Houston—Art and ecology meet in a photography exhibition opening this fall at the Museum of Fine Arts, Houston. Houston Wilderness: A Collaboration presents more than 50 photographs that offer unique interpretations of the diverse eco-regions that encompass and surround Houston. The exhibition is a joint project of the MFAH and Houston Wilderness, a non-profit organization dedicated to protecting and promoting the natural beauty of southeast Texas.
By choosing photographs from the MFAH’s outstanding photography collection that represent the 10 ecological regions promoted by Houston Wilderness, the two entities hope to further raise public awareness of and appreciation for the area’s environment. The exhibition will be on view from September 22, 2007-January 6, 2007 in the Caroline Wiess Law Building, 1001 Bissonnet Street.
“Sometimes art perfectly underscores social concerns and so it is with this exhibition,” said Peter C. Marzio, MFAH director. “Houston is in the envious position of being at the center of an amazing configuration of ecosystems, but also must lead the way in taking responsibility for preservation. The museum is proud to work with Houston Wilderness to convey this important message.”
Geographically, Houston Wilderness claims 24 counties whose dimensions extend roughly in a 100-mile radius around Houston. Within that area are ten distinct ecological regions defined by Houston Wilderness as: Big Thicket, Piney Woods, Trinity Bottomlands, Columbia Bottomlands, Prairie Systems, Post Oak Savannah, Estuaries & Bays, Coastal Marshes, Gulf of Mexico & Barrier Islands, and Bayou Wilderness. The regions are described in detail – augmented with maps, photographs, and diagrams – in Houston Wilderness’s Houston Atlas of Biodiversity, recently published by Texas A&M Press. The book can be purchased for $23.95 at the MFAH Shop, 713-639-7360.
Each of the eco-regions is represented in photographs in the show, though some were actually taken outside of the 24-county area. In all, the work of 42 photographers is included, nearly all of them from Texas by birth or by choice. The photographs are primarily black and white, with about one-third in color or applied color, and a few examples of other processes such as cyanotype, platinum-palladium, and photogravure.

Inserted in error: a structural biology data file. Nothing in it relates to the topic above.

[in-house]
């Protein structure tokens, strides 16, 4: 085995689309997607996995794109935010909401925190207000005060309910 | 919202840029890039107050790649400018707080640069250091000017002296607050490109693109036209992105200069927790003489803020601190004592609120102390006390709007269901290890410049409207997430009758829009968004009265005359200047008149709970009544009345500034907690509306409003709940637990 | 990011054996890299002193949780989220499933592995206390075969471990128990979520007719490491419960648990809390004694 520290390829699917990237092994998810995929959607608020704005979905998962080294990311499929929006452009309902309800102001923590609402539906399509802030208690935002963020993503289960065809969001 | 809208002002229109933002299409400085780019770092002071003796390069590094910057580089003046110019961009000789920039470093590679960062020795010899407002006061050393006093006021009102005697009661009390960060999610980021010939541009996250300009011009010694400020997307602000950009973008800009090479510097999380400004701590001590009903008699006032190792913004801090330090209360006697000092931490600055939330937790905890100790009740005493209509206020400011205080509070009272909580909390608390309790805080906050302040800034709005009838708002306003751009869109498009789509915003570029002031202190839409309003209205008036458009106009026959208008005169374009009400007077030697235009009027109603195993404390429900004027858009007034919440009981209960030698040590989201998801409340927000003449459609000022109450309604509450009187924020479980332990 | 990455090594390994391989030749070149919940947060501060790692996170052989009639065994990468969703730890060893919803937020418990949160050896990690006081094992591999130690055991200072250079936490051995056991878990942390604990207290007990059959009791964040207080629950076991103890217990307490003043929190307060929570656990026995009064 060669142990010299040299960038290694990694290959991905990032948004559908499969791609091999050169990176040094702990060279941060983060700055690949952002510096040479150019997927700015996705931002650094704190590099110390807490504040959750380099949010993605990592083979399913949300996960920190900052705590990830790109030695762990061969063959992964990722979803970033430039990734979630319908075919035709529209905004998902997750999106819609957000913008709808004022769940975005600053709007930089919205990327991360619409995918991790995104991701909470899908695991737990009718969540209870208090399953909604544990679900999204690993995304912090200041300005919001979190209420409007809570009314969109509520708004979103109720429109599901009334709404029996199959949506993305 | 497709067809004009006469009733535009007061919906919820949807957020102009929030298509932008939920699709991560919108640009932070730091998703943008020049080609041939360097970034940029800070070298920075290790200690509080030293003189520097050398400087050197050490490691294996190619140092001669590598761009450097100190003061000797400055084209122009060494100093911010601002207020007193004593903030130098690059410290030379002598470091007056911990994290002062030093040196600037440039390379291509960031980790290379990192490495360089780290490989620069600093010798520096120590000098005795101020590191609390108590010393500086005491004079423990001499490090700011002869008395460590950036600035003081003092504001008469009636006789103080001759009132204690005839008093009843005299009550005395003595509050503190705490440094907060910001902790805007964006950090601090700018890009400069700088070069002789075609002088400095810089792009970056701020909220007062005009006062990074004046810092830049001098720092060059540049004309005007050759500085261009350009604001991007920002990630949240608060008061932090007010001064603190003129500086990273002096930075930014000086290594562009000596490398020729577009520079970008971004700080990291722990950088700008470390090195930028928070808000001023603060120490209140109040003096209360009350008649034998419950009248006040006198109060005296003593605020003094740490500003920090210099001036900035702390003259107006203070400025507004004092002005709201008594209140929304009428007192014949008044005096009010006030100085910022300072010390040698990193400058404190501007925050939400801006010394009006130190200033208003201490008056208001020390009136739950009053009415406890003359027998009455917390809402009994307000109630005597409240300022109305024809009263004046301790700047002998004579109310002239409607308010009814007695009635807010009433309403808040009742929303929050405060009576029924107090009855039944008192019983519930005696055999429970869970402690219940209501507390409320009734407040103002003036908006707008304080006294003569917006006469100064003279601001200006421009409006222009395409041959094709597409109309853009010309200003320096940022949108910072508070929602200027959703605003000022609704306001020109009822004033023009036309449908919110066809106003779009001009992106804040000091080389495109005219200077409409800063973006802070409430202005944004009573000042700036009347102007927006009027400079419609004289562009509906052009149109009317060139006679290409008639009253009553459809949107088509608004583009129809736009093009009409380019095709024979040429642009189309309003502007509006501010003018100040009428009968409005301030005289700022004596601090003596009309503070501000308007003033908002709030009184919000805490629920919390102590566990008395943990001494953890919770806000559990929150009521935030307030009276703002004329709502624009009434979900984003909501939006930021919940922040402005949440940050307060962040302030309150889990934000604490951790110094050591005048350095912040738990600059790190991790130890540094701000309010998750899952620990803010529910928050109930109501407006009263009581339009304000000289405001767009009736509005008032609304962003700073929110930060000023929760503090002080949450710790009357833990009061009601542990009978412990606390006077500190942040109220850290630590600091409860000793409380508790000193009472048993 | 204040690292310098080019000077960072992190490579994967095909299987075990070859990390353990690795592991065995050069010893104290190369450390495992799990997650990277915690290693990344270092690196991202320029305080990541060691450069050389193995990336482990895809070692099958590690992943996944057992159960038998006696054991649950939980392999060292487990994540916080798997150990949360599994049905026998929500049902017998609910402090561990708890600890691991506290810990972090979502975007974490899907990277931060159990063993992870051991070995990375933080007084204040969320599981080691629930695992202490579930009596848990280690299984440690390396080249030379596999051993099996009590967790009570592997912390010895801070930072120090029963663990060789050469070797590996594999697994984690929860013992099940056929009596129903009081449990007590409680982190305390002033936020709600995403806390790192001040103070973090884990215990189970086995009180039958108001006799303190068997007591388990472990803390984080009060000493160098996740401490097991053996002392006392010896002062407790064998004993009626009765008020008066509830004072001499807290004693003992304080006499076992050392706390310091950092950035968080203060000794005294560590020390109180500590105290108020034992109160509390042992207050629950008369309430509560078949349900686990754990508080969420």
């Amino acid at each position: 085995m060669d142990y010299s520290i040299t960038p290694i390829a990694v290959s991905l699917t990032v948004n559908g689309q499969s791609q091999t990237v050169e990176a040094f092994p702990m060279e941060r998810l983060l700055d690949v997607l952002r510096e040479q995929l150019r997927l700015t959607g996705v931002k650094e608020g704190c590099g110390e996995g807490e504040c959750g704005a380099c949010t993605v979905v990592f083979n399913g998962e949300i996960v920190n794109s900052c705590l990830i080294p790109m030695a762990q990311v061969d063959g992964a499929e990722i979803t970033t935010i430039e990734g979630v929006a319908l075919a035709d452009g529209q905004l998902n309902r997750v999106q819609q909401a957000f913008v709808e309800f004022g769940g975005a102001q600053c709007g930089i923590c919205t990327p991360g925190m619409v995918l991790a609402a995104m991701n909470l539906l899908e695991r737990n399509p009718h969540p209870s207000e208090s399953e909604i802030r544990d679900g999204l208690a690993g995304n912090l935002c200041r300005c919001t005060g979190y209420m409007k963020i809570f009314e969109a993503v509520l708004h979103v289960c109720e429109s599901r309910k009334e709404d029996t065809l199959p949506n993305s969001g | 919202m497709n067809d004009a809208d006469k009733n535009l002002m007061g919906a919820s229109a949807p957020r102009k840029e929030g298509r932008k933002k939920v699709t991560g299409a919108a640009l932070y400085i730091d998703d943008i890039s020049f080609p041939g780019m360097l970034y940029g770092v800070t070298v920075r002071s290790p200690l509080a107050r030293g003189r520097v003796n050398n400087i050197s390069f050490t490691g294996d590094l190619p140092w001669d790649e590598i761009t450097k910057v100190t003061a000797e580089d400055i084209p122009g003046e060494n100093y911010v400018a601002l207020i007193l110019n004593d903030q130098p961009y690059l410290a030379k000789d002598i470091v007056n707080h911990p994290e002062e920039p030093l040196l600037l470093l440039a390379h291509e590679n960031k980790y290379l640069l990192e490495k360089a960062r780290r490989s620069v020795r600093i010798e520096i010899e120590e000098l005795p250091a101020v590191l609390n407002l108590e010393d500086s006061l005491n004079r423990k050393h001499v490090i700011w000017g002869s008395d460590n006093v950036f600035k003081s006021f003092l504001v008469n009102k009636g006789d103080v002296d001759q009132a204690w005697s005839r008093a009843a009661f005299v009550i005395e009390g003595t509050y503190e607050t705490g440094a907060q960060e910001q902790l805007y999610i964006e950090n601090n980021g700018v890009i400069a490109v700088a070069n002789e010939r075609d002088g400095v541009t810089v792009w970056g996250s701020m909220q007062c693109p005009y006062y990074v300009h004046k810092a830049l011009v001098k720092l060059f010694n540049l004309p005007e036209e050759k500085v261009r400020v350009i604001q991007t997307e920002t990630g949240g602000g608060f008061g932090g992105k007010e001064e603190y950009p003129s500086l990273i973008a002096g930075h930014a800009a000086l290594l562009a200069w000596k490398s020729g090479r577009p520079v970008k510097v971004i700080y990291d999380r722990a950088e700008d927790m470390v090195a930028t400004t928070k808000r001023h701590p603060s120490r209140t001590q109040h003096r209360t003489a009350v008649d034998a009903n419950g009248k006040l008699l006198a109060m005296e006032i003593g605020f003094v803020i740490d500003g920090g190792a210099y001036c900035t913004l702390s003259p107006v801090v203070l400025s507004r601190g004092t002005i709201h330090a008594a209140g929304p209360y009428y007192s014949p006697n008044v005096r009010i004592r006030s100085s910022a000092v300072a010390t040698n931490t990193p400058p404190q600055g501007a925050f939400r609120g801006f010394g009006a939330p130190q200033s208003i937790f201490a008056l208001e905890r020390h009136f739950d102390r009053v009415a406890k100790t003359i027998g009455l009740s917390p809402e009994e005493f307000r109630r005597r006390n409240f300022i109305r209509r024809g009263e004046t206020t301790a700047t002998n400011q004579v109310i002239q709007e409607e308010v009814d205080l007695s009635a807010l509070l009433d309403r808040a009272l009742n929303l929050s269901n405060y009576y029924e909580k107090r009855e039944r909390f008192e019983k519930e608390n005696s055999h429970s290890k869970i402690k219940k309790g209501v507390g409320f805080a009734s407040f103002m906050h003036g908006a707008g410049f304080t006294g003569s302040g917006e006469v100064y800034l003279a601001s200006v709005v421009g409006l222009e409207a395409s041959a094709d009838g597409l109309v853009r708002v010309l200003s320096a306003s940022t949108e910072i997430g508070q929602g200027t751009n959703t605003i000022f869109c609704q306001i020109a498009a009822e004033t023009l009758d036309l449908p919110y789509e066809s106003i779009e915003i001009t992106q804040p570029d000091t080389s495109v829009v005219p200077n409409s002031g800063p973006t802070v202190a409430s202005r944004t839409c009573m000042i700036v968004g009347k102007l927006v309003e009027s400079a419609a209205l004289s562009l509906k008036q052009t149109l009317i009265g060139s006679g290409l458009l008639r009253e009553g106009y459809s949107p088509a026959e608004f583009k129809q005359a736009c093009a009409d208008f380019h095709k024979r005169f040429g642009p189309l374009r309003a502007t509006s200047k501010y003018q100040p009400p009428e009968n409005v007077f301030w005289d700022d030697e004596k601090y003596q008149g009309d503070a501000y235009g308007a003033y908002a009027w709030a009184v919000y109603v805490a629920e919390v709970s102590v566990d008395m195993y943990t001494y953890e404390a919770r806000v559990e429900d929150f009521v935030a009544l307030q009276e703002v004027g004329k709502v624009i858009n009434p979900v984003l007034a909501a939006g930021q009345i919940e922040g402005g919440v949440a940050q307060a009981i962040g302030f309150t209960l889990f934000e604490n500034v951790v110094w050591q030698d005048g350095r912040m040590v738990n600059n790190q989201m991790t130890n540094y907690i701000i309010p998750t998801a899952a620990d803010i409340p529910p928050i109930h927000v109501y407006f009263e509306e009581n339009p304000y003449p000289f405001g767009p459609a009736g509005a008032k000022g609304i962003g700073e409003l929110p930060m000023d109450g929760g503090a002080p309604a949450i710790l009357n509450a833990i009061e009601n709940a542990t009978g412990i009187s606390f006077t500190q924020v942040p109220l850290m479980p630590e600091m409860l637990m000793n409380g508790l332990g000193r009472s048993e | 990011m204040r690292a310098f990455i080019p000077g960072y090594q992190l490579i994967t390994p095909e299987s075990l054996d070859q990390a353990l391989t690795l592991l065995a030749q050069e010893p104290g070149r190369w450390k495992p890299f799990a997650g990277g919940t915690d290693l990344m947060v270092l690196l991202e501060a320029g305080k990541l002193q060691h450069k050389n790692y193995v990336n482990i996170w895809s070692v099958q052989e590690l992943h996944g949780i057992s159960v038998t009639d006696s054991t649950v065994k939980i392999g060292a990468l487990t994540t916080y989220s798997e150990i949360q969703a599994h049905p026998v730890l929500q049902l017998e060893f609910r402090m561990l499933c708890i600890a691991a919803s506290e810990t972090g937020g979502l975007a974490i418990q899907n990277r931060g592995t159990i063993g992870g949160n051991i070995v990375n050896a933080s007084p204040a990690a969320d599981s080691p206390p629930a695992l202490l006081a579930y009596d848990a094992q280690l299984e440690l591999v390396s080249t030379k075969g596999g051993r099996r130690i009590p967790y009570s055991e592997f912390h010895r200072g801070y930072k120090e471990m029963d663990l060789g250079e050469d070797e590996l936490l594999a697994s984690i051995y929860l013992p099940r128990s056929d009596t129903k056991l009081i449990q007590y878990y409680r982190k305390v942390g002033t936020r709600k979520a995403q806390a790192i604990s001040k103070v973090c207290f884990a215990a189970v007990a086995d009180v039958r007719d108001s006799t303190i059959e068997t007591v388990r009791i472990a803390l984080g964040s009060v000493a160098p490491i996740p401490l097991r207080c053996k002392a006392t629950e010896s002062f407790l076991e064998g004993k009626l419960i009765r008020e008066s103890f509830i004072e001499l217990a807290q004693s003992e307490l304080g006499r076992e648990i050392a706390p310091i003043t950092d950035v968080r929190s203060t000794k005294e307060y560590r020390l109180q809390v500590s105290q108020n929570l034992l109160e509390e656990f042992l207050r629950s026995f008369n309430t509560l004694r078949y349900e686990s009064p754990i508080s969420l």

“Houston Wilderness describes the various ecosystems surrounding the metropolitan area as a ‘necklace of jewels,’ which is so wonderfully apt,” said Anne Wilkes Tucker, the Gus and Lyndall Wortham Curator of Photography at the MFAH, who is coordinating the exhibition with guest curator Clint Willour of Houston. “This exhibition also gives us a chance to feature photographs donated to the museum such as those originally commissioned by Texas Monthly Magazine. The museum is grateful to Mr. Willour for contributing his expertise to this show.”
In some of the works, the subject is the landscape itself. Robert Bruce Langham III’s Overcup Oaks, Little Sandy fills the frame with a stand of trees seemingly underlined with a fallen trunk stretching across the foreground. In Cynthia Leigh-Nussenblatt’s Lake, East Texas, the viewer is at eye level with the water looking toward trees lining the shore in the distance. In Reeds with Cypress, Village Creek, Big Thicket National Park (1987), the painterly creation of David H. Gibson, the reeds seem to materialize in a ghostly fog.